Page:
Back in June, when I moved down to Wellfleet on Cape Cod for the summer, I wrote two articles (you can look at them here and here if you like) about what it was like moving to a quiet place during a pandemic as a young poet. Now, two months later, I'd like to continue my reflection.
The coronapocalypse (as I like to call it) was like fate taking a sledgehammer to my world as a Fordham undergraduate, and this was, in a sense, alright, because I was set to graduate (and did graduate) in May, anyway. (I don't, in saying that, intend to downplay the seriousness of the situation for a lot of people or even the upheaval that I've been feeling too.) I was lucky enough to learn, right when I had to leave Fordham, that I had been accepted into Columbia University's MFA program. I'll be starting my degree in Poetry next month, online, so I, fortunately, have something of a way out of the malaise of coronavirus oblivion.
When I wrote my previous two articles about what I regarded as an impromptu private writer's retreat, I was living alone and Wellfleet, MA was rather quiet. Now, I have three housemates, and the Cape is considerably more abuzz. As far as I know now, I'll be staying here through the fall, when, I suppose, things will quiet down again.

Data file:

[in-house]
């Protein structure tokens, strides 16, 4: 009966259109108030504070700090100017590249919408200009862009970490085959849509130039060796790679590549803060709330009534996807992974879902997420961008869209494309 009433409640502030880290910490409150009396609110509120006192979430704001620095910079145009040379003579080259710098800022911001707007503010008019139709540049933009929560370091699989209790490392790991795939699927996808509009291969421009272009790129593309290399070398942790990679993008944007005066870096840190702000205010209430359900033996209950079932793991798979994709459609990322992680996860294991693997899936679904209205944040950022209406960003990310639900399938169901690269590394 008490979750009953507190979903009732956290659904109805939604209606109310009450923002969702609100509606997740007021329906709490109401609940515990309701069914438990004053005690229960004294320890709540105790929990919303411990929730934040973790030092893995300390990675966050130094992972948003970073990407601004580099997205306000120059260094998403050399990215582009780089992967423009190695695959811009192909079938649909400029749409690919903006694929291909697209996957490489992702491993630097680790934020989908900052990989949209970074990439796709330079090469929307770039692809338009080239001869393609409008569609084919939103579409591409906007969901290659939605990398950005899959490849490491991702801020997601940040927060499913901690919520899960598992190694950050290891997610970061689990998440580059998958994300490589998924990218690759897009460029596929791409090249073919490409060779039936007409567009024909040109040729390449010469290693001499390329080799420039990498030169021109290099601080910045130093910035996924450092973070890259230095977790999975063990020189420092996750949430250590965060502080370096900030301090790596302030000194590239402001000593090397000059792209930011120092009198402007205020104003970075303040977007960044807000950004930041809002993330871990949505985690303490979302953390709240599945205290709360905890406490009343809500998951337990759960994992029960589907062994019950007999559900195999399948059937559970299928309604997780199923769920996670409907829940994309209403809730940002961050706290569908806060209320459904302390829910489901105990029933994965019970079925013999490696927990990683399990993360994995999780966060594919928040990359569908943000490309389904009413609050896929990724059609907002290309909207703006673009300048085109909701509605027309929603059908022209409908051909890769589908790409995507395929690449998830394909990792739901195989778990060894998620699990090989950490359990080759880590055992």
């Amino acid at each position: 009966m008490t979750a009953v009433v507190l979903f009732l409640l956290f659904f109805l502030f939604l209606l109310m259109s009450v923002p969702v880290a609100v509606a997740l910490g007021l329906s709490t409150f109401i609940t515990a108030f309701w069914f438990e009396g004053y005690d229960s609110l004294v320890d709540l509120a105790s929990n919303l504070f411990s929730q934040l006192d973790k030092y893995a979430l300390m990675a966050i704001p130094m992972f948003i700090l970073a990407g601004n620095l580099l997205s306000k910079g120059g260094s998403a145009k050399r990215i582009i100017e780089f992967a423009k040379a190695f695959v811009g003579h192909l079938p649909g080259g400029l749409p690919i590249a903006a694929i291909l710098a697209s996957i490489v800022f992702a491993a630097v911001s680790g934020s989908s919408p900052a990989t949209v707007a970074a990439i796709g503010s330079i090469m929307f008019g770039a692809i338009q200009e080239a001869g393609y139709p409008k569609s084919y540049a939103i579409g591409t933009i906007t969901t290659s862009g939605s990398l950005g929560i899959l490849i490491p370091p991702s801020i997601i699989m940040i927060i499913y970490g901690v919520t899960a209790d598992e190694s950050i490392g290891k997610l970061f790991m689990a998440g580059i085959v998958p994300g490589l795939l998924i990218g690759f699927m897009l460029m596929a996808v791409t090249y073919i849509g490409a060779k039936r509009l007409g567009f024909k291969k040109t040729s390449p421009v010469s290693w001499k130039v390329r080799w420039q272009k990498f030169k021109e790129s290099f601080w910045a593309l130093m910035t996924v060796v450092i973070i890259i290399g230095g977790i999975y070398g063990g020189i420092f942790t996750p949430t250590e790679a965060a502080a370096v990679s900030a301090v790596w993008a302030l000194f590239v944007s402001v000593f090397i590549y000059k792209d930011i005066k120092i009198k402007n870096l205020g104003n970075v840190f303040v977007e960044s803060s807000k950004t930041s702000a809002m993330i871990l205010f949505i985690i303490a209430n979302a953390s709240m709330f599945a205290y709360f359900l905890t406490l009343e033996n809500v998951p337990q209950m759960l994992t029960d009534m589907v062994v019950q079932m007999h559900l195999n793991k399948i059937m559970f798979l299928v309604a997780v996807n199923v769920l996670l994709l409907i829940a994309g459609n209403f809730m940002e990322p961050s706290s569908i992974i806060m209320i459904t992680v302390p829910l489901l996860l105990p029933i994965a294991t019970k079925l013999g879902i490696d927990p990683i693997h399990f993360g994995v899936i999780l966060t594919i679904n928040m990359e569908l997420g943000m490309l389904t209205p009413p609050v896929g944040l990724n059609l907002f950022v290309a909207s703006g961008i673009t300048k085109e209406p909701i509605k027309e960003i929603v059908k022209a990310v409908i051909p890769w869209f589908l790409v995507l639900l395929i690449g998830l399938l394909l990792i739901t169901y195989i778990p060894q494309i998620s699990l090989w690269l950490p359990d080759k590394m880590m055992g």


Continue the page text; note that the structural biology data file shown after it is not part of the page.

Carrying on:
During my time here, I've kept up a schedule (most of the time) of reading and writing every day. Earlier this week, I found out that a poem I submitted to the Cape Cod Times was selected to be published. I think of this as a nice milestone, since I've never before had anything published, other than in Fordham student publications.
I expect that, in some way or another, these long five months since the irruption of COVID will prove themselves to have been fruitful. I cannot be so pessimistic as to suppose that they've all been lived in vain. And I'd be a fool not to think that poetry, in its own way, makes it all worthwhile.